Should an individual who opts out of text messages receive just one more?
Amid the hundreds of pages of serious stuff coming out of the FCC every day, an occasional oddity catches our eye.
If you have a cell phone, you know about junk texts. From the moment the wireless phone companies began to offer text messaging, it was just a matter of time till we started getting unwanted texts, much as we get telemarketing calls, junk faxes, and email spam. But junk texts can be worse. Not only are we distracted by the unwelcome message, we may have to pay for it, too. Many widely-used wireless phone plans charge 15 or 20 cents per text message sent or received, whether we want it or not.
Back in 2003, the FCC made sending most automated junk texts to cell phones illegal. Since junk texts have to be automated to reach any reasonable number of people, and it is mostly cell phones that can receive them, that pretty much ruled out junk texts altogether. There are exceptions, including one for companies you do business with. Your pharmacy, for example, can send you a text message saying your prescription is ready. But as to these cases, the FCC requires that you have the opportunity to opt out.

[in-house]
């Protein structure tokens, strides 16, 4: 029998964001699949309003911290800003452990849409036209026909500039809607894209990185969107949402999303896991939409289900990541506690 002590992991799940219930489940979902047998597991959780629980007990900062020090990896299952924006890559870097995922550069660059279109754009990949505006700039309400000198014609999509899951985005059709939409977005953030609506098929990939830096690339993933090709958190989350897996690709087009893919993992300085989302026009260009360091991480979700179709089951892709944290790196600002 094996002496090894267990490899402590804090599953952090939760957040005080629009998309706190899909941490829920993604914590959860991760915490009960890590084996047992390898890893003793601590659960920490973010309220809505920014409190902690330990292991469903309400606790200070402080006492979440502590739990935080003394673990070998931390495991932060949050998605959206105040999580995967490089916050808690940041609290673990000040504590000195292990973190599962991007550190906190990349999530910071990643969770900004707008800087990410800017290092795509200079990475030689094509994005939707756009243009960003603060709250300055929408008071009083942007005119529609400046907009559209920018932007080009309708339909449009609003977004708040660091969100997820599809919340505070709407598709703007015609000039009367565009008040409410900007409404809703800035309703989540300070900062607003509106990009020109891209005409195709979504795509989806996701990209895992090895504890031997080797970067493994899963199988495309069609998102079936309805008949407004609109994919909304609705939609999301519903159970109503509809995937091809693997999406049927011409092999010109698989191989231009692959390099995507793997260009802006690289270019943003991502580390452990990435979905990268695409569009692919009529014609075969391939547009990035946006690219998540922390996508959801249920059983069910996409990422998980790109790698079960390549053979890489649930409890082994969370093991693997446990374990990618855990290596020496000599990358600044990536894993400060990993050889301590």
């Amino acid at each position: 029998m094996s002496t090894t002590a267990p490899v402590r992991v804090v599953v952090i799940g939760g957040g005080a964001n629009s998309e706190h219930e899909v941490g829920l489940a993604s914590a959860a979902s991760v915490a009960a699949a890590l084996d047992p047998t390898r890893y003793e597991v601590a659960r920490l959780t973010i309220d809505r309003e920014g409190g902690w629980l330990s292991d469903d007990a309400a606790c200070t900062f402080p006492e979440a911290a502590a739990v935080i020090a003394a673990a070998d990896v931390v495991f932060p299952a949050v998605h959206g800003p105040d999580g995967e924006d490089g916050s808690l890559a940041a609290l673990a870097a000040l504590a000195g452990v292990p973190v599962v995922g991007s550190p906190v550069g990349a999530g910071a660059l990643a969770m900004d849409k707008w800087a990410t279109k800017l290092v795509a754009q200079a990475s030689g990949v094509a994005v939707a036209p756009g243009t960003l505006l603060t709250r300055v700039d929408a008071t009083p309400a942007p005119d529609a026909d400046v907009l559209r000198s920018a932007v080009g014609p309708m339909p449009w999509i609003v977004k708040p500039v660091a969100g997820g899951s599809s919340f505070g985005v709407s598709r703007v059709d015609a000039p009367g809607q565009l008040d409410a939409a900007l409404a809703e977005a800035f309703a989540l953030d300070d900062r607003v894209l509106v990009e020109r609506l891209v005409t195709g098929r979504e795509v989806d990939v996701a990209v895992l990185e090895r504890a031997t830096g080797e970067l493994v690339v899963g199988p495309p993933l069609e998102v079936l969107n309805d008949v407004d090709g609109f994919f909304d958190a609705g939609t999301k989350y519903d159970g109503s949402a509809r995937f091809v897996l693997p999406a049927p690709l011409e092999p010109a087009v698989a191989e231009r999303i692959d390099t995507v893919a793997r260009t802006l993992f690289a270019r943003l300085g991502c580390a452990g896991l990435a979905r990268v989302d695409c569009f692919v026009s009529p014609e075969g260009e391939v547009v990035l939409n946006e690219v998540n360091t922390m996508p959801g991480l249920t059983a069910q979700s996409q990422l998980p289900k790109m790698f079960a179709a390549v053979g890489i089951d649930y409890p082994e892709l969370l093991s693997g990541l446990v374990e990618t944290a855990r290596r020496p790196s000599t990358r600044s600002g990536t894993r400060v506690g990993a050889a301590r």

A company called SoundBite Communications, Inc., whose business includes sending out texts for other companies, came to the FCC with a problem verging on the metaphysical.
As soon as SoundBite receives an opt-out request from a customer, it courteously sends back a confirmation that it received the request. But wait. At the time of that confirmation message, the customer has already opted out. Does that not make the confirmation a blatant violation of the junk text rules? Some lawyers must think so – SoundBite says its industry is the target of multi-million dollar class action lawsuits based just on these confirmations.
So SoundBite has asked the FCC for a ruling that these one-time opt-out confirmation messages are lawful, despite appearances to the contrary, and the FCC has duly requested comment on that request from the public at large. If you have something to say, don’t text the FCC; post your comments by April 30, 2012 and reply comments by May 15.
Next week the FCC takes up the sound of one hand clapping . . . and the implications for hearing-aid compatible telephones.